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Jew Complete Me

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A Jewish 20-something strives to find love and fame on YouTube reality show

You Tube Guy

A guy, a girl and a cameraman…Graff (center) on his first date with Sarah.

Boy meets girl. Boy asks girl to send in video describing herself. Boy dates girl on YouTube, where he has the viewing public vote to decide whether boy and girl should continue dating.

So it isn’t exactly the way your grandparents met. But Noah Graff, a Jewish 28-year-old aspiring filmmaker from Bucktown, hopes this is the way he will meet the Jewish girl of his dreams…oh, and become a successful filmmaker in the process.

Almost a decade ago, Graff filmed a documentary following his journey from Chicago to San Francisco on a Greyhound bus, where he met: “a chef from a nudist spa, a 36-year-old bisexual grandfather and a guy who had just gotten out of prison.”

Now, Graff gets a little more personal through his own YouTube reality show, “Jew Complete Me,” which he launched in May of 2007. Hi idea was to solicit Jewish 20- and 30-something women for biographical videos and ask voters to pick a few of their favorites for Graff to go out with.


To Graff’s disappointment, he hasn’t had enough entries for voters to choose from. Early on, he received a request from a Jewish cross-dressing man. He politely declined. Several women, he says, have offered to go on a date with him off camera, but he says they clam up at the thought of dating on film. “I’ve learned girls are very cautious about putting themselves up on the Internet,” Graff says. “For all the girls who are cautious, though, it seems there must be some who love the spotlight…girls with real chutzpah.”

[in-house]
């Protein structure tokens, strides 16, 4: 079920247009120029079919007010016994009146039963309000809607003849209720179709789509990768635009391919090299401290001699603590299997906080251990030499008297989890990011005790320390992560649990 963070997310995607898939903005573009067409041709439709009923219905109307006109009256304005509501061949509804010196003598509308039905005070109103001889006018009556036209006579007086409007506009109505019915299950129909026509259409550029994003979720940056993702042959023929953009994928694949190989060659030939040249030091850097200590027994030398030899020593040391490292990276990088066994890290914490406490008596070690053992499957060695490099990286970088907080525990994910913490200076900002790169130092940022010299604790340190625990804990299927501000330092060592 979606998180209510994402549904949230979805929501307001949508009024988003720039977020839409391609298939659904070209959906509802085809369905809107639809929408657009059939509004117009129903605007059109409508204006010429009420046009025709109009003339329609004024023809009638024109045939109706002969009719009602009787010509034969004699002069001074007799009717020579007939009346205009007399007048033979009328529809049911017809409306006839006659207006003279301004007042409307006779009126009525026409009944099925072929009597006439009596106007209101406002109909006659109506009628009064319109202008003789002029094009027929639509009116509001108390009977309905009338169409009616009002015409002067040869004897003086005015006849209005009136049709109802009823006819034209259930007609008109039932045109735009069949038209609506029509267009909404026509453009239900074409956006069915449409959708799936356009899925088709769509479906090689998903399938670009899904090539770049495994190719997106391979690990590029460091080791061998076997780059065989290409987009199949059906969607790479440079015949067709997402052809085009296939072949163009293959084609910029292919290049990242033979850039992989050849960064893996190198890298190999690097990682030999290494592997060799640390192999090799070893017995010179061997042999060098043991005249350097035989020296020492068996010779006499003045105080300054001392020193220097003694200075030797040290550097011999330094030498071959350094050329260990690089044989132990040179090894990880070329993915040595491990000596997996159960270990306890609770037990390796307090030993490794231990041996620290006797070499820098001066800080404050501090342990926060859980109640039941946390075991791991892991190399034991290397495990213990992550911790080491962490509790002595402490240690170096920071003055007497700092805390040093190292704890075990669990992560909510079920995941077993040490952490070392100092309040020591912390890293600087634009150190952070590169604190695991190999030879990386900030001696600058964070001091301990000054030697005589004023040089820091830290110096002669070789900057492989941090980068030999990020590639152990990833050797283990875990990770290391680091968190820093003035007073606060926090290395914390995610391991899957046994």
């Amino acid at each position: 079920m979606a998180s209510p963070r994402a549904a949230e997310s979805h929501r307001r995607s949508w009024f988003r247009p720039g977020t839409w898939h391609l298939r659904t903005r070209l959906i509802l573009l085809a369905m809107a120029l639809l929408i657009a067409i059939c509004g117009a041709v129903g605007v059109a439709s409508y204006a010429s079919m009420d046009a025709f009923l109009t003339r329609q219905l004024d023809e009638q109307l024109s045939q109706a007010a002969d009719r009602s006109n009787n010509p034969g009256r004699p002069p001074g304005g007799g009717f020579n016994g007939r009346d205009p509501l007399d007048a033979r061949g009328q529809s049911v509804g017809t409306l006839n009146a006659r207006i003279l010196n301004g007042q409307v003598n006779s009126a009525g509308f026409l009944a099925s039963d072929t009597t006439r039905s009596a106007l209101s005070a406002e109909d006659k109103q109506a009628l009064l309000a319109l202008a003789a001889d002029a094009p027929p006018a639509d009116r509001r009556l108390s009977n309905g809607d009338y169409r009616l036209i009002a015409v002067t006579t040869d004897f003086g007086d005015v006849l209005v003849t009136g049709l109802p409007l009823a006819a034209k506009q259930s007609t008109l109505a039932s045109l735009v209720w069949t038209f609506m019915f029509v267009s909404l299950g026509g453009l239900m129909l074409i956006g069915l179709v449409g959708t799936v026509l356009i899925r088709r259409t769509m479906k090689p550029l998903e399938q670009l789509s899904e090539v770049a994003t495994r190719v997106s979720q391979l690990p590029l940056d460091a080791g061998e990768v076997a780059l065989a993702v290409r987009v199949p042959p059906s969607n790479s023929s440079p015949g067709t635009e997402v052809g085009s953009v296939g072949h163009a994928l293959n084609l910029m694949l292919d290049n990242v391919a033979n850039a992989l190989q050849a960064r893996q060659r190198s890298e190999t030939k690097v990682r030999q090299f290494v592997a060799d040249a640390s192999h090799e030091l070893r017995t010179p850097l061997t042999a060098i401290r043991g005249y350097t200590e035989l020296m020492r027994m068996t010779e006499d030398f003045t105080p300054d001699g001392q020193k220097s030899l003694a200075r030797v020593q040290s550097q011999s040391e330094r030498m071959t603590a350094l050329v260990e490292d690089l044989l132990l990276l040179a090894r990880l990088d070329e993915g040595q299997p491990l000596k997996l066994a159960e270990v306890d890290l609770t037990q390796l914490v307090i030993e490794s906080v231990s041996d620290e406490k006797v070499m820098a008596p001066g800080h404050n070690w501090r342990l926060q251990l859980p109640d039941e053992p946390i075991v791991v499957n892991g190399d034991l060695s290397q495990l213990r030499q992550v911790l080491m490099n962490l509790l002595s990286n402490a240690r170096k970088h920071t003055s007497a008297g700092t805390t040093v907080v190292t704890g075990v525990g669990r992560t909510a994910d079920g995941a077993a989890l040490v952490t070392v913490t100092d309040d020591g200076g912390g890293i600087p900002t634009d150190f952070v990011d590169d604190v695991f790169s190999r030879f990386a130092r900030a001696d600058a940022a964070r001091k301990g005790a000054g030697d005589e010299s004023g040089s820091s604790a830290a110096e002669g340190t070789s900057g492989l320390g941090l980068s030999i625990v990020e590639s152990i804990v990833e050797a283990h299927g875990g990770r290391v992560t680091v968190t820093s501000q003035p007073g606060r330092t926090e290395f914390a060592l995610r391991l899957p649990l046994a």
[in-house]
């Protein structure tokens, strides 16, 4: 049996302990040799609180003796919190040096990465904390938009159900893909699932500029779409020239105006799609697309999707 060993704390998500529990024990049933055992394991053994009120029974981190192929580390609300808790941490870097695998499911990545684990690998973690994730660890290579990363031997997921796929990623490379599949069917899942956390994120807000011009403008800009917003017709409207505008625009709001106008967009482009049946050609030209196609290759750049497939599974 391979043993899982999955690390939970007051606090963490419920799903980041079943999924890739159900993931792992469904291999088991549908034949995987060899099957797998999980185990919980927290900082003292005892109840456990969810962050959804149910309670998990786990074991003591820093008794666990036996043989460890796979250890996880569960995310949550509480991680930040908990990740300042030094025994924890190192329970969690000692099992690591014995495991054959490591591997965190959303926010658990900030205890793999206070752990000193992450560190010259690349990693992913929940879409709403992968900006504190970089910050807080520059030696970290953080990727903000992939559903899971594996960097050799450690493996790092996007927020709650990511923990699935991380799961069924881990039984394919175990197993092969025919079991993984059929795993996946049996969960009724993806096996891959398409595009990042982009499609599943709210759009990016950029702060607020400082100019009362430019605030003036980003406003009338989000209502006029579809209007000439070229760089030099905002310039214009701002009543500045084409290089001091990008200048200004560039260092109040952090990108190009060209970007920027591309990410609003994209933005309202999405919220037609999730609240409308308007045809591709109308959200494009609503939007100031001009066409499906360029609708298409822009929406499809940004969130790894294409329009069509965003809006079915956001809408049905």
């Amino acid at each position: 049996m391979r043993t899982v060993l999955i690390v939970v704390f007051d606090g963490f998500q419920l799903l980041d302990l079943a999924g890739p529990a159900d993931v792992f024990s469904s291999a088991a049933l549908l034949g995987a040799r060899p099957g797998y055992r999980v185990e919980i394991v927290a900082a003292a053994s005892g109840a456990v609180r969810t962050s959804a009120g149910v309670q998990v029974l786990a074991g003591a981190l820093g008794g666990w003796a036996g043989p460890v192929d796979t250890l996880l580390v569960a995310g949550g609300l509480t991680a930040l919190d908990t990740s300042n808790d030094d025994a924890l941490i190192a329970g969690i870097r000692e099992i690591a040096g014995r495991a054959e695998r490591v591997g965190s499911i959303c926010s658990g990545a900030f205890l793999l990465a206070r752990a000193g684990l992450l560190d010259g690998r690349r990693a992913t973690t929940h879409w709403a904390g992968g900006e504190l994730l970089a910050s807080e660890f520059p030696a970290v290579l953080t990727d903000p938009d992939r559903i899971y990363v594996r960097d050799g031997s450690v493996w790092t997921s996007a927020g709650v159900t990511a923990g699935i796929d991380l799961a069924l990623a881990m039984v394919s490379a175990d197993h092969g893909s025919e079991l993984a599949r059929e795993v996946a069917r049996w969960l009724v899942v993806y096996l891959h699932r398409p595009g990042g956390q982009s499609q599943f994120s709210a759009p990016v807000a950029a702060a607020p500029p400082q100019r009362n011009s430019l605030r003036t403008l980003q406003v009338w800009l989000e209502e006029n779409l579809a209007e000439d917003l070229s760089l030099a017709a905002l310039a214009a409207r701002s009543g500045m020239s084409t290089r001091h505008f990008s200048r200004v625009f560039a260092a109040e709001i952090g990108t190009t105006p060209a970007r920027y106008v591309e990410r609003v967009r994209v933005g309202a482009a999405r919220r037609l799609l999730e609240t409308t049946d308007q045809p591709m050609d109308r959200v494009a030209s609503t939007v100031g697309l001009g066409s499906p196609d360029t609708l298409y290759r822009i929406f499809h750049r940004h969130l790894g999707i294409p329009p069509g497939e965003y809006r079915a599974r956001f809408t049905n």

Graff did go on dates with three such chutzpah-having women—Sarah, who is not Jewish, Heather, and Jenna, who lives in Madison, Wisc. He posted each of the dates in multi-part episodes on YouTube. For instance, he edited the video of his date with Sarah (see above)—which lasted about four hours in real time—down to 6 1/2 minutes on the site. After being up on the site for a month, the tape of the date had been viewed 1,714 times. Though YouTube viewers have not voted on whether or not he should continue dating out each of the three women, they have commented on the site about whether or not they liked the women and what they thought of Graff.

For many months, Graff pledged not to “cheat on the show,” meaning he planned to stick with the project and only date on camera. After Thanksgiving, though, he gave up on that pledge, as he has discovered he will probably meet more women off camera than on, but he says he still plans to continue the show.

Despite his lackluster success so far, Graff—who was raised a Conservative Jew in the southern suburbs of Olympia Fields—says he’s optimistic that, through word of mouth, Jewish women will submit videos too. He says that eventually he wants to marry a Jewish woman because, “I want to hold onto my Jewish identity and keep that identity going by having Jewish kids.”

To most daters, with the exception of the many aspiring reality television stars, the thought of dating on camera ranks right up there with root canals without Novocaine, but Graff says he finds value in dating on camera and in reviewing himself and his date on videotape following their evening out. “After the date, when I watch myself over and over again, I learn a lot about myself and I realize some of the stupid things I say and I notice my body language and posture,” he says. “For instance, if you play sports and watch the videotape, you get a really good perspective on yourself. You can’t really know how you look until you watch yourself on camera.”

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